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Whitewater Verdicts Turn Political Tables


WASHINGTON — White House officials struggled Wednesday to insulate President Clinton from the outcome of the first Whitewater trial while Republicans insisted that the resounding guilty verdicts prove their investigation was not motivated by politics.

Indeed, the entire legal and political landscape of the Whitewater controversy seemed to shift suddenly as a result of the convictions Tuesday of Arkansas Gov. Jim Guy Tucker and Clinton's Whitewater investment partners, James B. McDougal and Susan McDougal, on charges of conspiracy and fraud.

On Wednesday, White House officials tried to distance Clinton from the case by circulating copies of comments from jurors in the trial who said that they did not question the truthfulness of the president's testimony in the case.

White House Press Secretary Mike McCurry said that the jurors "examined documentary evidence in the case, and some of those jurors who have spoken publicly have indicated they found the documentary evidence persuasive and they found the president a credible witness."

Clinton spokesman Mark D. Fabiani noted: "The president was not on trial."

Meanwhile, on Capitol Hill, Republicans took the offensive. Michael Chertoff, GOP counsel to the Senate's Whitewater inquiry, declared that the verdict proves "the issues central to our investigation are matters of serious concern, matters of right and wrong, that go beyond partisan politics."

While Whitewater committee attorneys continued to interview witnesses in private, Chairman Alfonse M. D'Amato (R-N.Y.) said that the panel's final report on June 17 will raise serious questions about the conduct of the president and First Lady Hillary Rodham Clinton in numerous matters loosely related to their 1970s investment with the McDougals in the Whitewater land development venture.

Wednesday's partisan byplay between congressional Republicans and the White House illustrates how the tables have turned as a result of the verdict. Just a few days ago, Republicans were on the defensive, pressed by allegations that Whitewater independent counsel Kenneth W. Starr and the Senate Whitewater Committee were conducting a political witch hunt.

Now Starr is moving on to his next prosecution, which has a stronger link to Clinton than the McDougal-Tucker loan fraud case did, and the White House is under pressure to contain the potential damage.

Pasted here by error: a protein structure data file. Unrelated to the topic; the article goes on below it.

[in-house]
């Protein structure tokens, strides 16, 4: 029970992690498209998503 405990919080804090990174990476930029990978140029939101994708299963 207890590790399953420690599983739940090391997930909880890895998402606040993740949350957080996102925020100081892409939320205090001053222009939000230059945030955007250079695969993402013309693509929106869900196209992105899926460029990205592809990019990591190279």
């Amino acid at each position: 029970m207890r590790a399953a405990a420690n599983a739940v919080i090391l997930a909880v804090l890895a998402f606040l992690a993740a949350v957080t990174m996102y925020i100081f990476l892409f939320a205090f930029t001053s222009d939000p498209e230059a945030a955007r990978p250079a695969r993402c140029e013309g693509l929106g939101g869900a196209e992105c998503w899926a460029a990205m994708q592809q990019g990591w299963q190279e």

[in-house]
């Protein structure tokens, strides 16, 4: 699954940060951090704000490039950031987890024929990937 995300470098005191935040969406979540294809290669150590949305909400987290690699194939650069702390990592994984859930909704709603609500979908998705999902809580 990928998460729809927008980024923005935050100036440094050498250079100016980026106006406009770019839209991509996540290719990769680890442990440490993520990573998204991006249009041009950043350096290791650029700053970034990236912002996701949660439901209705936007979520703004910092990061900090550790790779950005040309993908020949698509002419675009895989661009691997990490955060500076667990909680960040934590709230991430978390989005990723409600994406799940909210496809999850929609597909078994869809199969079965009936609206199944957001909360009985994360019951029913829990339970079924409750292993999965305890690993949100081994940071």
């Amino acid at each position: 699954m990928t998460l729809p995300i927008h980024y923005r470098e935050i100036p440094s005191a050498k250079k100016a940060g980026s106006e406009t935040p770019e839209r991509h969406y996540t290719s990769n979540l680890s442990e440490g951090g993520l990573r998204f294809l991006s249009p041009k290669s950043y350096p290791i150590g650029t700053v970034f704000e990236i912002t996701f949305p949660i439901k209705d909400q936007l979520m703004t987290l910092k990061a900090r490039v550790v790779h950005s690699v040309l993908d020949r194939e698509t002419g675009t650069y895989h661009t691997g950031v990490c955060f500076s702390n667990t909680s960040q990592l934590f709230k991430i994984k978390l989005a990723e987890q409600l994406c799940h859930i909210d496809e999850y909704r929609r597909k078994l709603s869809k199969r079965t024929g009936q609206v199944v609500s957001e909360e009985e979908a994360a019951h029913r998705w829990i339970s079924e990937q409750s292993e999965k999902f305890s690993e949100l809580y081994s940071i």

While political forces were repositioning, lawyers representing possible Whitewater defendants in Washington and Arkansas also appeared to be reassessing their strategy. Some were even said to be considering seeking plea bargains from Starr to avoid a trial.

"You have some people who are more likely to get scared and give in to the tidal wave of the independent counsel," observed Richard Holiman, a Little Rock, Ark., attorney who has advised some suspects in negotiations with the independent counsel.

In Little Rock, defense attorneys acknowledged that the Tucker-McDougal verdict will focus increased public attention on the upcoming prosecution of Herby Branscum and Robert Hill, who are accused of illegally converting funds from their Perryville, Ark., bank into contributions to Clinton's 1990 gubernatorial campaign.

Lawyers involved in the Whitewater case believe that the Branscum-Hill trial, beginning June 17, could be more embarrassing for the president than the trial just concluded.

Not only has Clinton been subpoenaed to testify, as he did in the previous trial, but Bruce Lindsey, one of the president's closest aides and now associate White House counsel, will have to testify that he received some of the Perryville bank cash in 1990. Lindsey has said that the money was used to finance election day activities.

In addition, D'Amato's aides said that the verdict in the first trial has emboldened the Whitewater chairman to renew his bid to obtain public testimony before the Senate Whitewater Committee of former Little Rock municipal Judge David Hale, who was the star prosecution witness in the Tucker-McDougal trial and is the president's chief accuser in the Whitewater case.

Earlier, Hale, who is already facing a jail term, told the committee that he would invoke his 5th Amendment protection against self-incrimination if called to testify. But some committee members are now suggesting that the panel should grant him immunity from further prosecution.

In light of these developments, the White House resolved to say as little as possible about Whitewater in coming days, declining even to respond to charges from Republicans that the trial had demonstrated Clinton's ethical lapses.

"Every day there's not a story in the papers about Whitewater is a good day, and that's the ultimate goal," Fabiani said.

Despite repeated questioning at Wednesday's White House briefings, McCurry would not comment on the case except to say: "I think it's not surprising that some Republicans are attempting to make partisan political gain out of the jury verdict."

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